The Tide is Turning In Teacher Evaluation

Last week, Teach Plus released its long-awaited national survey of teachers’ opinions on various aspects of education reform. The report focuses on the growing differences in opinion between teachers with fewer than 10 years of experience–“The New Majority”–and teaching veterans. Perhaps the most striking of these differences concerns the use of student growth in evaluating teachers. From the report:

Whereas the notion of standards of effectiveness finds broad support among all teachers, measuring teacher effectiveness sees far less support among veteran teachers. New Majority teachers are far more likely
to agree that growth in student learning should be included as part of  a teacher’s evaluation. When asked about the use of student growth measures in their evaluations, 71 percent of New Majority teachers
agree that student gains should be included in teacher evaluations as compared to 41 percent of veteran teachers.

In other words, younger teachers are more than twice as likely to say that student learning should be used as part of their evaluation. As I’ve written previously, such a system is both common sense and elevates the profession; only inertia and reliance on anachronism have prevented widespread implementation.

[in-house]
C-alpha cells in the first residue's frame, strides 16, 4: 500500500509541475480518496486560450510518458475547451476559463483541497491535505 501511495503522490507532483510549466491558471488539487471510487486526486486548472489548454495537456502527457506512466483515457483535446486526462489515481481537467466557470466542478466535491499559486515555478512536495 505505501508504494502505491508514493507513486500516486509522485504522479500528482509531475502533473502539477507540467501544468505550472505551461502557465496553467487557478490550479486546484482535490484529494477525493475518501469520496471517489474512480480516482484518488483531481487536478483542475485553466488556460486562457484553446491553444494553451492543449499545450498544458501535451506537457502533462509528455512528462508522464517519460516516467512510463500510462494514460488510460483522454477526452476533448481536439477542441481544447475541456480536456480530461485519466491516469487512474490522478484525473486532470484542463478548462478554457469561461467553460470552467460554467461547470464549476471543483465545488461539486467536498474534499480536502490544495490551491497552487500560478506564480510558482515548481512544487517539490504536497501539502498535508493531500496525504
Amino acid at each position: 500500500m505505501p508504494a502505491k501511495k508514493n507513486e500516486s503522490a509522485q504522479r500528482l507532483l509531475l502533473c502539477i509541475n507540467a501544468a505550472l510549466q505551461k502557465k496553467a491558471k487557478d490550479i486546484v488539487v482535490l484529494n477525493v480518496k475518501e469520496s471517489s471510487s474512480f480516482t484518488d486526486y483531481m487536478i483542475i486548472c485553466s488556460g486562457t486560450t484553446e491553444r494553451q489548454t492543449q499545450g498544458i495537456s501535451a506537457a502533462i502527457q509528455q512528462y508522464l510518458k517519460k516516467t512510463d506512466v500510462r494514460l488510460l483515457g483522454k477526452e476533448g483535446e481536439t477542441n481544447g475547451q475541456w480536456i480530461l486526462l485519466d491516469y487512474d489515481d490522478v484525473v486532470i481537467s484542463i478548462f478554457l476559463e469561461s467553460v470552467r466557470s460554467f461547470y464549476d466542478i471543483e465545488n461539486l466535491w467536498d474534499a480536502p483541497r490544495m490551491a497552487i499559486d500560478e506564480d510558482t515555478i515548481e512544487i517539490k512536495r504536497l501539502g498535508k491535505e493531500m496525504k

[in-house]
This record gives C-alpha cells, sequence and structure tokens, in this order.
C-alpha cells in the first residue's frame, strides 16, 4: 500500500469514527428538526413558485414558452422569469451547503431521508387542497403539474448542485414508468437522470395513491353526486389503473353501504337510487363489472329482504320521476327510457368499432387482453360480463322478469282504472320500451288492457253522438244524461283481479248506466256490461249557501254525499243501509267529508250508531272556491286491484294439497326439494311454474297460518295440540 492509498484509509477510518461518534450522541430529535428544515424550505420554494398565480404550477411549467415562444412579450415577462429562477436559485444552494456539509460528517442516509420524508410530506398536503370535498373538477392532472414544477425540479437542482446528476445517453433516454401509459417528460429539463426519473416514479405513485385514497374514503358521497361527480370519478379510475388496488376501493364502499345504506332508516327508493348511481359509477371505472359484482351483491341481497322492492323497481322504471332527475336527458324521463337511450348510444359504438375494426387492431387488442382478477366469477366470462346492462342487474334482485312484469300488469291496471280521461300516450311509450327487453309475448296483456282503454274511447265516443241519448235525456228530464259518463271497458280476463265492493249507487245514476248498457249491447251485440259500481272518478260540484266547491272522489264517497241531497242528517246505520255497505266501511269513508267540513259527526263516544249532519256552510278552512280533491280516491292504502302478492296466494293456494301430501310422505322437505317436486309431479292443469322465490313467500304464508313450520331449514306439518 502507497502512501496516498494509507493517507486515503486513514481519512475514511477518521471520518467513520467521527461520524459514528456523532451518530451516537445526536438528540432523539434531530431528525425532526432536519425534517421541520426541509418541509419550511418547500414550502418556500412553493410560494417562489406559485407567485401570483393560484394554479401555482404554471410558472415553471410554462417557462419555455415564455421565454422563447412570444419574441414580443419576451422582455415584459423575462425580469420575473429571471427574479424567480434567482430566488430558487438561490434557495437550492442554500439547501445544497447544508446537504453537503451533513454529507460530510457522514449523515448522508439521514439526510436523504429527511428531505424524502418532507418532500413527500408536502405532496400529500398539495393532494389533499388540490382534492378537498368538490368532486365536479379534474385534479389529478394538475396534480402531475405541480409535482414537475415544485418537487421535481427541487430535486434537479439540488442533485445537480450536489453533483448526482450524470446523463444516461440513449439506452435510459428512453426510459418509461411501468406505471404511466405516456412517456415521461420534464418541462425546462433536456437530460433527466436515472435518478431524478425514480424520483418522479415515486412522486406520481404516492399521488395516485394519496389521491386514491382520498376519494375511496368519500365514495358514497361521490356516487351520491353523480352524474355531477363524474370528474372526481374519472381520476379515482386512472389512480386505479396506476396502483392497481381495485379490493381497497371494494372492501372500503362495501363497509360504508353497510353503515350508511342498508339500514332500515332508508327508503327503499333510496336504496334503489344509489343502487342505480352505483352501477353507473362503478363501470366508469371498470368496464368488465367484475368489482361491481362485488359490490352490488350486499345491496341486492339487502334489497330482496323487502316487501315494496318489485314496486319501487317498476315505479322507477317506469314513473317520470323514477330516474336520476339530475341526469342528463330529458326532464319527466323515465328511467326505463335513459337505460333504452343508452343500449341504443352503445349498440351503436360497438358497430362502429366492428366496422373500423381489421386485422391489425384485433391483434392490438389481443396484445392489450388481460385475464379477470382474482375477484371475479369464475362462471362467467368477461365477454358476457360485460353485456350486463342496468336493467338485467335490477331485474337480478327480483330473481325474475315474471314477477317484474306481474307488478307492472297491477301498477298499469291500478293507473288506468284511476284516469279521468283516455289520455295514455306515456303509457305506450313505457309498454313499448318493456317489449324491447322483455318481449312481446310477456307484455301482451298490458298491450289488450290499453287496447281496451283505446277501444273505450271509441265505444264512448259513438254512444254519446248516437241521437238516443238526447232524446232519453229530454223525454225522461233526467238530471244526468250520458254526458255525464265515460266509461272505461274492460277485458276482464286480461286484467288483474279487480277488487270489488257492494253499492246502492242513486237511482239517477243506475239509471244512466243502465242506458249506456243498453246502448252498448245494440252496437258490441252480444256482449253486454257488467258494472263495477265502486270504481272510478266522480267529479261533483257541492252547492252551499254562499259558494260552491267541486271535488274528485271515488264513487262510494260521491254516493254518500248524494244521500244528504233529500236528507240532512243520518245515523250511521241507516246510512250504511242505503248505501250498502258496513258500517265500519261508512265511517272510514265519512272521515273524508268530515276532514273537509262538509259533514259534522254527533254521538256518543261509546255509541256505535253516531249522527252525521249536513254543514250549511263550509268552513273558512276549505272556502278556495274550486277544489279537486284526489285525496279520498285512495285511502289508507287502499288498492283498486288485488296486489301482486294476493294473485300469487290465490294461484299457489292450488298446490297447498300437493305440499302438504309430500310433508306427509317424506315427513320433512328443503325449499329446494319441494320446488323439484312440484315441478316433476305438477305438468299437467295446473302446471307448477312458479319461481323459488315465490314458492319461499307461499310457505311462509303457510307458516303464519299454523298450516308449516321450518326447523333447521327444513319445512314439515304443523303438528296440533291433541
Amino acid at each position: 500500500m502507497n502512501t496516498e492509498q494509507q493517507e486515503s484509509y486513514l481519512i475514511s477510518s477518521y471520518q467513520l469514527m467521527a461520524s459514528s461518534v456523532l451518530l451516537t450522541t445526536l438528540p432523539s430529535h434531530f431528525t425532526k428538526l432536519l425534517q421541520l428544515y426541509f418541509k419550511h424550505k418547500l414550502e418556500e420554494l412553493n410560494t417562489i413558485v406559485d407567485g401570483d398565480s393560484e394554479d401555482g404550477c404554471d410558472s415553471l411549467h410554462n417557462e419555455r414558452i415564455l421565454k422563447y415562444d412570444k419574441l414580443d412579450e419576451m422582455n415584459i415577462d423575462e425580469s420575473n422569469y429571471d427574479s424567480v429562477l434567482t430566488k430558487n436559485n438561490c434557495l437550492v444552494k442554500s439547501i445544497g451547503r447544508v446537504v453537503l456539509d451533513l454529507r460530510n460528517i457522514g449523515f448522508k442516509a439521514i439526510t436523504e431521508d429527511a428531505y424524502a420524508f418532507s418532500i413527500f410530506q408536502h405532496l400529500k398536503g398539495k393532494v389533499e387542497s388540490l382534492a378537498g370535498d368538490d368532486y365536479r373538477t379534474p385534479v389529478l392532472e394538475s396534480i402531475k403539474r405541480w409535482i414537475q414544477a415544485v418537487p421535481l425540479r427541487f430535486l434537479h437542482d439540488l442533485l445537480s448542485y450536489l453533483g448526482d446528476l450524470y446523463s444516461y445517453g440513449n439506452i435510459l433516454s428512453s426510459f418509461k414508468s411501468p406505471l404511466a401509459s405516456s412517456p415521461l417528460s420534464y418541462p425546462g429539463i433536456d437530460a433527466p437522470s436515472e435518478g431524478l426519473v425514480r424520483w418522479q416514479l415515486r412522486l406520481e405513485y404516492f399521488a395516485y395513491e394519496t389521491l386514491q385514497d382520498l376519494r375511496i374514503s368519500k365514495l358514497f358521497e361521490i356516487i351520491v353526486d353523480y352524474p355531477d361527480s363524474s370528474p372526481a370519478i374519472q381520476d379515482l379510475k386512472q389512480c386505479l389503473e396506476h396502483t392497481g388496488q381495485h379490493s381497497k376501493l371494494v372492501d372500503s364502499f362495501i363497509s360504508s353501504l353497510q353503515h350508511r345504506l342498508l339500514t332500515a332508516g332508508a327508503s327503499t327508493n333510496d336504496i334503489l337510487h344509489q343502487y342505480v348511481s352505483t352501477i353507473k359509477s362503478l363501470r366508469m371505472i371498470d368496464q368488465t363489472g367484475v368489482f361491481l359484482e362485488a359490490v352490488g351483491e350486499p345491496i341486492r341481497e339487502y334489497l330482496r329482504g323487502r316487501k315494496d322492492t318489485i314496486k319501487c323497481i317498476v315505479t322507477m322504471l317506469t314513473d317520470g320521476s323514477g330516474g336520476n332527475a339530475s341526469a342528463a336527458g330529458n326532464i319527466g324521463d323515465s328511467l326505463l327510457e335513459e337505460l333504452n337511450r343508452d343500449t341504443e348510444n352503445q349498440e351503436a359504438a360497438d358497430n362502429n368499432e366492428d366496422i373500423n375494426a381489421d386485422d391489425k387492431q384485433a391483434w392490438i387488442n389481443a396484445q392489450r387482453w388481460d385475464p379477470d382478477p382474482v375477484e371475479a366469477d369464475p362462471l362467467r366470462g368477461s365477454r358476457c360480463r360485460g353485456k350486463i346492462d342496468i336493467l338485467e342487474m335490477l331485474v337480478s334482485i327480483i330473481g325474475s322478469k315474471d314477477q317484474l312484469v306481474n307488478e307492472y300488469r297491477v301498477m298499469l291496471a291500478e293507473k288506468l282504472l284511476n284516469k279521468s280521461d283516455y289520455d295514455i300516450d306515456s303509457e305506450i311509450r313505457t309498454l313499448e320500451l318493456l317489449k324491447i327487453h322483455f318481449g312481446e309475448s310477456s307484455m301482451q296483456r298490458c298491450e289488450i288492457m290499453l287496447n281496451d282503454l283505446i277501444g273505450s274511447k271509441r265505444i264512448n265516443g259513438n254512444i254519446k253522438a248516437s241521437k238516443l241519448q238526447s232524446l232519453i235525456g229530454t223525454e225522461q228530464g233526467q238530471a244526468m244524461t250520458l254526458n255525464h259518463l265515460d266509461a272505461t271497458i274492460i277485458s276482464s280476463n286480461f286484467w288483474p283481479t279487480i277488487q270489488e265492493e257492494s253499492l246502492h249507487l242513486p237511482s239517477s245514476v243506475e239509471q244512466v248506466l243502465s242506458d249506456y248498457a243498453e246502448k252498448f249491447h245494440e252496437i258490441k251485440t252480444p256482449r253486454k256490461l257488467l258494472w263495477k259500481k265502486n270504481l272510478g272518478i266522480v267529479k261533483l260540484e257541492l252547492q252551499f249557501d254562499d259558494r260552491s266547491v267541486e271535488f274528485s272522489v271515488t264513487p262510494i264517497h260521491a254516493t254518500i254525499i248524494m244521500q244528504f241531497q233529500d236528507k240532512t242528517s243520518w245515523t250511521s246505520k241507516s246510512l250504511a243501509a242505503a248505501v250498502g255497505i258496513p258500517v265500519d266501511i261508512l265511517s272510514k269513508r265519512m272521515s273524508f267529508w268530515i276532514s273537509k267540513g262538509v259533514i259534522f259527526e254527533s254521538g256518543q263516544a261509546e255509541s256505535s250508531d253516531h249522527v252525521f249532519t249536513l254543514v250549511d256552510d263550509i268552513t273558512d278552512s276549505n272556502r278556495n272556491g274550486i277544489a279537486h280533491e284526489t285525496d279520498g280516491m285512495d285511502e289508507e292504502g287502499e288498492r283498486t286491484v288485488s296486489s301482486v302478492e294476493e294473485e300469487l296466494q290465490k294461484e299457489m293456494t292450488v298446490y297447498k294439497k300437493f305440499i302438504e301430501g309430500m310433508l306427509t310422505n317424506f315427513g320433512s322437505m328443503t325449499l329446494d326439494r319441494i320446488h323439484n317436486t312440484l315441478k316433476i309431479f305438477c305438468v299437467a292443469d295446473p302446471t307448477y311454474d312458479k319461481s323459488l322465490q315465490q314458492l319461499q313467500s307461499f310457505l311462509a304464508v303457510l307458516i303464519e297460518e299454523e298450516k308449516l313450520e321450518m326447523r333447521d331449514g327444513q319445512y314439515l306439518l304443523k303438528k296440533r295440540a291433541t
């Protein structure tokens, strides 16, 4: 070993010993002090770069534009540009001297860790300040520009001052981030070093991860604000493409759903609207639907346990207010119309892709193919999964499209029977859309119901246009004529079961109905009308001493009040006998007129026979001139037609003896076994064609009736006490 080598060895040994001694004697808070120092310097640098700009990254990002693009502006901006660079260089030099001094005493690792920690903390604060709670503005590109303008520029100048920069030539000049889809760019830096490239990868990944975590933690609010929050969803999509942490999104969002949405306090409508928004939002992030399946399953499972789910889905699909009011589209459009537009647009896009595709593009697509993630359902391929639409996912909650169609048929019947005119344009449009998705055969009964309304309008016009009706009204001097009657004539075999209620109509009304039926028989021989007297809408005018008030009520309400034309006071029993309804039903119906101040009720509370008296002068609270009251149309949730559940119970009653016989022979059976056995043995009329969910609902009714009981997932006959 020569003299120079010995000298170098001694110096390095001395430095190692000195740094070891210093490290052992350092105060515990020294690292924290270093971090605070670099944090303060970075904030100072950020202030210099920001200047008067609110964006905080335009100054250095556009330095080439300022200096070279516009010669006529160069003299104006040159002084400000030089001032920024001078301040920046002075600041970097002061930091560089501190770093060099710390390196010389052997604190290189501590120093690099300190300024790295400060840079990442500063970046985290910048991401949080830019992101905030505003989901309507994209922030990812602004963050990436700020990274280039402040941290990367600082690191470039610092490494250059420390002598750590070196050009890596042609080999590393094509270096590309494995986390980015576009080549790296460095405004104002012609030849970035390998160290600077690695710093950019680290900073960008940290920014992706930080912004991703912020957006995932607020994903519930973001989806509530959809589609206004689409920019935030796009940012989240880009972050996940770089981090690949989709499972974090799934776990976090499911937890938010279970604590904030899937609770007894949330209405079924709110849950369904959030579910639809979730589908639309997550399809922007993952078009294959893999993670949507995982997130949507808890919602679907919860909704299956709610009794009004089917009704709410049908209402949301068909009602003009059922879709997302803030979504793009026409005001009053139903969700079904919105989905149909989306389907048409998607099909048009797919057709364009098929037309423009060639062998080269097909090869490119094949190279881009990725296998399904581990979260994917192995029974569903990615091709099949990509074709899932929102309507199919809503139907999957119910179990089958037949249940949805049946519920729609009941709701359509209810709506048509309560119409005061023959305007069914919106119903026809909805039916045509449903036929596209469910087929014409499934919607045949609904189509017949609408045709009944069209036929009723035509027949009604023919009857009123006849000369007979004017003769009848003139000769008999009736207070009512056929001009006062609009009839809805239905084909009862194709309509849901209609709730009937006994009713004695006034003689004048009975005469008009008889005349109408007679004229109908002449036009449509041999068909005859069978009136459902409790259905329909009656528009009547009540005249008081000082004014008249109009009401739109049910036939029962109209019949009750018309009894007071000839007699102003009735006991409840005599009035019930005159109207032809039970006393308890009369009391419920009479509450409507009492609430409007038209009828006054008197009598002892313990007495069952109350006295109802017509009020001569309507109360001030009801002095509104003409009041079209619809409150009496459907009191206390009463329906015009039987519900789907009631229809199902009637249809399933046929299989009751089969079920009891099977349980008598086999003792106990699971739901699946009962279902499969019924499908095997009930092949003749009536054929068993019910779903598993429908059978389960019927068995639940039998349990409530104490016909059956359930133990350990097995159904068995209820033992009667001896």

But that may soon change. Indeed, the results of the survey show that the days of that status quo in education may be numbered. Since we know that a great teacher is the ultimate difference maker for kids, it is only logical that our system takes student growth into account. Younger teachers understand this. They acknowledge that a contract that rewards longevity and credentials instead of effectiveness, while predictable and stable for employees, is not best for kids. The “New Majority” is ready to redefine and professionalize the teaching profession as respected, accountable deliverers of education. I just hope that veterans join the fight sooner rather than later.

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